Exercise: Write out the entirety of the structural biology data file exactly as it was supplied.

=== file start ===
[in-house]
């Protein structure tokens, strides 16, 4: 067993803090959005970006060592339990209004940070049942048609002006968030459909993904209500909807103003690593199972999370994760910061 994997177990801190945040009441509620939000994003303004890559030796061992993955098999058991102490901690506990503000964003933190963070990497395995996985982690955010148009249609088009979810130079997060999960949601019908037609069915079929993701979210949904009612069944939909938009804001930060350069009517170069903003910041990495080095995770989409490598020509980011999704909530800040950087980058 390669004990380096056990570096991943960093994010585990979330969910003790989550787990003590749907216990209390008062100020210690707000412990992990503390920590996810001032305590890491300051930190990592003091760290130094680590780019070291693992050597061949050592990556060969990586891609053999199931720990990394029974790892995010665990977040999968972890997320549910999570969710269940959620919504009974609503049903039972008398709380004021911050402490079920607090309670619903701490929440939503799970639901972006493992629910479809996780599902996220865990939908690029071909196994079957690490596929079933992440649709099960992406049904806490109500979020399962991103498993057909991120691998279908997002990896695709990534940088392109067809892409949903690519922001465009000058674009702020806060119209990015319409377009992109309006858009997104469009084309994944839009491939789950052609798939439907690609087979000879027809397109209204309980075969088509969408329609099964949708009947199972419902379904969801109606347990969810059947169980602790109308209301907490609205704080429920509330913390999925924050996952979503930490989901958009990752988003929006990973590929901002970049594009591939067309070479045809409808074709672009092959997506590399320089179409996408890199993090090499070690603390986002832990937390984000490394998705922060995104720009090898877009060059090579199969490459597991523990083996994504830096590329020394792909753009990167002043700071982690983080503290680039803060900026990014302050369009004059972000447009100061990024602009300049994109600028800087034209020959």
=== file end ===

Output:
[in-house]
């Protein structure tokens, strides 16, 4: 067993803090959005970006060592339990209004940070049942048609002006968030459909993904209500909807103003690593199972999370994760910061 994997177990801190945040009441509620939000994003303004890559030796061992993955098999058991102490901690506990503000964003933190963070990497395995996985982690955010148009249609088009979810130079997060999960949601019908037609069915079929993701979210949904009612069944939909938009804001930060350069009517170069903003910041990495080095995770989409490598020509980011999704909530800040950087980058 390669004990380096056990570096991943960093994010585990979330969910003790989550787990003590749907216990209390008062100020210690707000412990992990503390920590996810001032305590890491300051930190990592003091760290130094680590780019070291693992050597061949050592990556060969990586891609053999199931720990990394029974790892995010665990977040999968972890997320549910999570969710269940959620919504009974609503049903039972008398709380004021911050402490079920607090309670619903701490929440939503799970639901972006493992629910479809996780599902996220865990939908690029071909196994079957690490596929079933992440649709099960992406049904806490109500979020399962991103498993057909991120691998279908997002990896695709990534940088392109067809892409949903690519922001465009000058674009702020806060119209990015319409377009992109309006858009997104469009084309994944839009491939789950052609798939439907690609087979000879027809397109209204309980075969088509969408329609099964949708009947199972419902379904969801109606347990969810059947169980602790109308209301907490609205704080429920509330913390999925924050996952979503930490989901958009990752988003929006990973590929901002970049594009591939067309070479045809409808074709672009092959997506590399320089179409996408890199993090090499070690603390986002832990937390984000490394998705922060995104720009090898877009060059090579199969490459597991523990083996994504830096590329020394792909753009990167002043700071982690983080503290680039803060900026990014302050369009004059972000447009100061990024602009300049994109600028800087034209020959």